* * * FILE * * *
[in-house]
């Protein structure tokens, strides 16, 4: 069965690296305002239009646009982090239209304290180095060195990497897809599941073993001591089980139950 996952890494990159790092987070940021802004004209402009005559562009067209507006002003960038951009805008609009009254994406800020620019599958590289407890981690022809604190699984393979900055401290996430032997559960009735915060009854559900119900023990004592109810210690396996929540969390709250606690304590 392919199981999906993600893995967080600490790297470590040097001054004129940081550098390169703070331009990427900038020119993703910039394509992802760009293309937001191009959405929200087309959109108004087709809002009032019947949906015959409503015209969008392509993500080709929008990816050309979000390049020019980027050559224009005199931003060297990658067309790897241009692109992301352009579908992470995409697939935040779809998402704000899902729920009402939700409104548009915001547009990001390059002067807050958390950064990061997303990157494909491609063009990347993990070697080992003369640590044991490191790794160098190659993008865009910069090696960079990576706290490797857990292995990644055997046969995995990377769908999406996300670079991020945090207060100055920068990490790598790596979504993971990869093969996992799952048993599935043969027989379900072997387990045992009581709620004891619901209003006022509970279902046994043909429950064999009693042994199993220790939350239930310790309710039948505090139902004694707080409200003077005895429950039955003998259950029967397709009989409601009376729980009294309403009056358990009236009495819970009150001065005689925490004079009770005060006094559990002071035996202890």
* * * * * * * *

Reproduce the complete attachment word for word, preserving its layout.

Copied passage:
[in-house]
């Protein structure tokens, strides 16, 4: 069965690296305002239009646009982090239209304290180095060195990497897809599941073993001591089980139950 996952890494990159790092987070940021802004004209402009005559562009067209507006002003960038951009805008609009009254994406800020620019599958590289407890981690022809604190699984393979900055401290996430032997559960009735915060009854559900119900023990004592109810210690396996929540969390709250606690304590 392919199981999906993600893995967080600490790297470590040097001054004129940081550098390169703070331009990427900038020119993703910039394509992802760009293309937001191009959405929200087309959109108004087709809002009032019947949906015959409503015209969008392509993500080709929008990816050309979000390049020019980027050559224009005199931003060297990658067309790897241009692109992301352009579908992470995409697939935040779809998402704000899902729920009402939700409104548009915001547009990001390059002067807050958390950064990061997303990157494909491609063009990347993990070697080992003369640590044991490191790794160098190659993008865009910069090696960079990576706290490797857990292995990644055997046969995995990377769908999406996300670079991020945090207060100055920068990490790598790596979504993971990869093969996992799952048993599935043969027989379900072997387990045992009581709620004891619901209003006022509970279902046994043909429950064999009693042994199993220790939350239930310790309710039948505090139902004694707080409200003077005895429950039955003998259950029967397709009989409601009376729980009294309403009056358990009236009495819970009150001065005689925490004079009770005060006094559990002071035996202890």